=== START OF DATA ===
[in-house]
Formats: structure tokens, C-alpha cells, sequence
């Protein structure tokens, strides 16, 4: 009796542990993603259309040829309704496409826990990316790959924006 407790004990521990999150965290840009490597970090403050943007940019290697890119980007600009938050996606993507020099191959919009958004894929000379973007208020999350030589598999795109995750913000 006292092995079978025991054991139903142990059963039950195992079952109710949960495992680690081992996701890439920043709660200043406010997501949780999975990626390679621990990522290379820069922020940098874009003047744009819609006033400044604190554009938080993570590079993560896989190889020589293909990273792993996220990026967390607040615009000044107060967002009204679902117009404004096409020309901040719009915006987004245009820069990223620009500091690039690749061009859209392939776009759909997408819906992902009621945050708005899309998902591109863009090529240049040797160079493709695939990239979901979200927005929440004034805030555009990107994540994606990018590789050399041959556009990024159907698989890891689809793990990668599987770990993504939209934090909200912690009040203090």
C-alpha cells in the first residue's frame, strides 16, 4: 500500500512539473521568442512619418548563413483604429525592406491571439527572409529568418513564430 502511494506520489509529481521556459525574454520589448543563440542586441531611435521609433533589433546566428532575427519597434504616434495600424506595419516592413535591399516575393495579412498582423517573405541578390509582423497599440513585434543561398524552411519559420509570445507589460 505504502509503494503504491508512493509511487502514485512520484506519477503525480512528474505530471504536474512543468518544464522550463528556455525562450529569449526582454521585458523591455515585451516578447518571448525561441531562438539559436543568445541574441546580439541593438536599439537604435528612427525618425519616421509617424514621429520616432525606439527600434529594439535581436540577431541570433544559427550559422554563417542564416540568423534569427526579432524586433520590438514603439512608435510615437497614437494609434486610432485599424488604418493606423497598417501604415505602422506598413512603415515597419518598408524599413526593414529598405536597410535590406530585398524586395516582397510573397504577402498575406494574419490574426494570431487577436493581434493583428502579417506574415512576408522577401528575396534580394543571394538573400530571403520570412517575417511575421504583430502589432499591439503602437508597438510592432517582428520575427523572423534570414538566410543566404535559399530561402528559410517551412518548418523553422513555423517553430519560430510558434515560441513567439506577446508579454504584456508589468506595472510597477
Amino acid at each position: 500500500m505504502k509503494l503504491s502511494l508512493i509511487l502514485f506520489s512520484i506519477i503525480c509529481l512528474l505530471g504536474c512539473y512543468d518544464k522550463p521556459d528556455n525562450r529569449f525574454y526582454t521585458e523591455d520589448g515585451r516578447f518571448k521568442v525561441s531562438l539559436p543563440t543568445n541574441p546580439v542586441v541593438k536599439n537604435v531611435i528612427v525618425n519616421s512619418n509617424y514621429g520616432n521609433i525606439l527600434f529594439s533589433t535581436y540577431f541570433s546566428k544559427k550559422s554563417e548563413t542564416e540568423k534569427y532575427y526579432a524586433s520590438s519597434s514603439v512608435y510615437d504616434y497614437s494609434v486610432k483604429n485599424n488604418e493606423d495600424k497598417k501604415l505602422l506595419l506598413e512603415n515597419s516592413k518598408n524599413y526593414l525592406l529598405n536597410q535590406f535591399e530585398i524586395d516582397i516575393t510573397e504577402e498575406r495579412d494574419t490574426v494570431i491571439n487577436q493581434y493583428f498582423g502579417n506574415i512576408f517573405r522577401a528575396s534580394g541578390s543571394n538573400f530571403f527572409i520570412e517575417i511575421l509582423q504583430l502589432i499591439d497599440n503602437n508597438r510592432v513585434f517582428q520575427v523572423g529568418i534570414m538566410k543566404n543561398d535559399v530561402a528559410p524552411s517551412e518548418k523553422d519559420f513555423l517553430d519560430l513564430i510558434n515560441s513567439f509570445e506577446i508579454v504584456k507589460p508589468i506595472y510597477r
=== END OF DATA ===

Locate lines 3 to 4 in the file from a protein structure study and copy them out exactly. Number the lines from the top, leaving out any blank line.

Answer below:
């Protein structure tokens, strides 16, 4: 009796542990993603259309040829309704496409826990990316790959924006 407790004990521990999150965290840009490597970090403050943007940019290697890119980007600009938050996606993507020099191959919009958004894929000379973007208020999350030589598999795109995750913000 006292092995079978025991054991139903142990059963039950195992079952109710949960495992680690081992996701890439920043709660200043406010997501949780999975990626390679621990990522290379820069922020940098874009003047744009819609006033400044604190554009938080993570590079993560896989190889020589293909990273792993996220990026967390607040615009000044107060967002009204679902117009404004096409020309901040719009915006987004245009820069990223620009500091690039690749061009859209392939776009759909997408819906992902009621945050708005899309998902591109863009090529240049040797160079493709695939990239979901979200927005929440004034805030555009990107994540994606990018590789050399041959556009990024159907698989890891689809793990990668599987770990993504939209934090909200912690009040203090």
C-alpha cells in the first residue's frame, strides 16, 4: 500500500512539473521568442512619418548563413483604429525592406491571439527572409529568418513564430 502511494506520489509529481521556459525574454520589448543563440542586441531611435521609433533589433546566428532575427519597434504616434495600424506595419516592413535591399516575393495579412498582423517573405541578390509582423497599440513585434543561398524552411519559420509570445507589460 505504502509503494503504491508512493509511487502514485512520484506519477503525480512528474505530471504536474512543468518544464522550463528556455525562450529569449526582454521585458523591455515585451516578447518571448525561441531562438539559436543568445541574441546580439541593438536599439537604435528612427525618425519616421509617424514621429520616432525606439527600434529594439535581436540577431541570433544559427550559422554563417542564416540568423534569427526579432524586433520590438514603439512608435510615437497614437494609434486610432485599424488604418493606423497598417501604415505602422506598413512603415515597419518598408524599413526593414529598405536597410535590406530585398524586395516582397510573397504577402498575406494574419490574426494570431487577436493581434493583428502579417506574415512576408522577401528575396534580394543571394538573400530571403520570412517575417511575421504583430502589432499591439503602437508597438510592432517582428520575427523572423534570414538566410543566404535559399530561402528559410517551412518548418523553422513555423517553430519560430510558434515560441513567439506577446508579454504584456508589468506595472510597477